The UK Ministry of Defence has invested more than $1.8 million in the development of Porton Man.

UK Defense Ministry Testing Chem/Bio Suits on Robot

The ministry announced it has spent more than $1.8 million on a robotic mannequin to test protective suits and equipment for Britain's armed forces.

A humanoid robot named "Porton Man" is being used to test equipment used by Britain's military, including chemical and biological suits, the UK Ministry of Defense announced April 5. The name comes from the home of the Defence Science and Technology Laboratory at Porton Down. The robot is constructed of carbon composite body parts to make it light but durable. MOD's announcement said "he is able to walk, march, run, sit, kneel and can even lift his arms to sight a weapon like an infantry soldier. More than a hundred sensors all over the robot's body record data during tests, enabling scientists to carry out real-time analysis on equipment such as chemical and biological suits in a realistic but secure environment."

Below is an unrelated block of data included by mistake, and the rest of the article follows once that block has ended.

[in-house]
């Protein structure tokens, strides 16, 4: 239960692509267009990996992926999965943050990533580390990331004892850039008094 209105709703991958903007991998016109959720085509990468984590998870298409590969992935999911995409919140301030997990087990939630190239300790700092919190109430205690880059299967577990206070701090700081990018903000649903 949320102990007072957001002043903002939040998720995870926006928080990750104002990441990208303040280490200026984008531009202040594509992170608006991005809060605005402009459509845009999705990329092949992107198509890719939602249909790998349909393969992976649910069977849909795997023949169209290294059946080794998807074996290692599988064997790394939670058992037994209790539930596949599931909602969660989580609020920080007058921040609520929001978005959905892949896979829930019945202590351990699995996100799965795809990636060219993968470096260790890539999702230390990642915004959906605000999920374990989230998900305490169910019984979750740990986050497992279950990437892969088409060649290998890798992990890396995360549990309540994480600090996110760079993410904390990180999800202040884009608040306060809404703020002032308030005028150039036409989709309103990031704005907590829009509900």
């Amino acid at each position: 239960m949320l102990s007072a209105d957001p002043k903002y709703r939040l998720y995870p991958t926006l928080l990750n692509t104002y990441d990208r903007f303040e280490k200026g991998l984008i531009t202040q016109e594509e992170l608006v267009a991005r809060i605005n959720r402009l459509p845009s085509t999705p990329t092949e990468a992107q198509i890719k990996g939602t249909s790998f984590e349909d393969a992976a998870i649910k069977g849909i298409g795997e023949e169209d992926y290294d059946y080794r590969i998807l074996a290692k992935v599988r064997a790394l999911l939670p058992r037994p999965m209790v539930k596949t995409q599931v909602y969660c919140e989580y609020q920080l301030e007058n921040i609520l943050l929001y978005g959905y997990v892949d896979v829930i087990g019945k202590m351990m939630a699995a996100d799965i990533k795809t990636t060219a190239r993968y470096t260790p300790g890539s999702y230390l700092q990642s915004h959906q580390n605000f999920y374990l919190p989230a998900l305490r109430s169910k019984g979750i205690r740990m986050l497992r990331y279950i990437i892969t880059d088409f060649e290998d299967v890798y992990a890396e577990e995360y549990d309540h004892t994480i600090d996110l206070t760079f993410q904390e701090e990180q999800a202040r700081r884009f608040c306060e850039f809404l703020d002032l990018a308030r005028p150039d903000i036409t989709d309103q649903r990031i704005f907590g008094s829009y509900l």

"Our brief was to produce a lightweight robotic mannequin that had a wide range of movement and was easy to handle. Of course, there were a number of challenges associated with this, and one way we looked to tackle these challenges was through the use of Formula One technology. Using the same concepts as those used in racing cars, we were able to produce very light but highly durable carbon composite body parts for the mannequin," said Jez Gibson-Harris, CEO of i-bodi Technology Ltd, the company that designed and built the mannequin. It is an ISO 9001-registered subsidiary of Crawley Creatures Ltd, an animatronics and robotics company specializing in defense R&D and movie and TV projects.

"This technology, designed by a British company, is enabling the UK to lead the way in this important testing. Increased investment in science and technology by MOD is not only enabling battle-winning and life-saving equipment to be developed, but also helping innovative companies like i-bodi Technology to develop cutting-edge capability," said Philip Dunne, the UK minister for Defence Equipment, Support and Technology.

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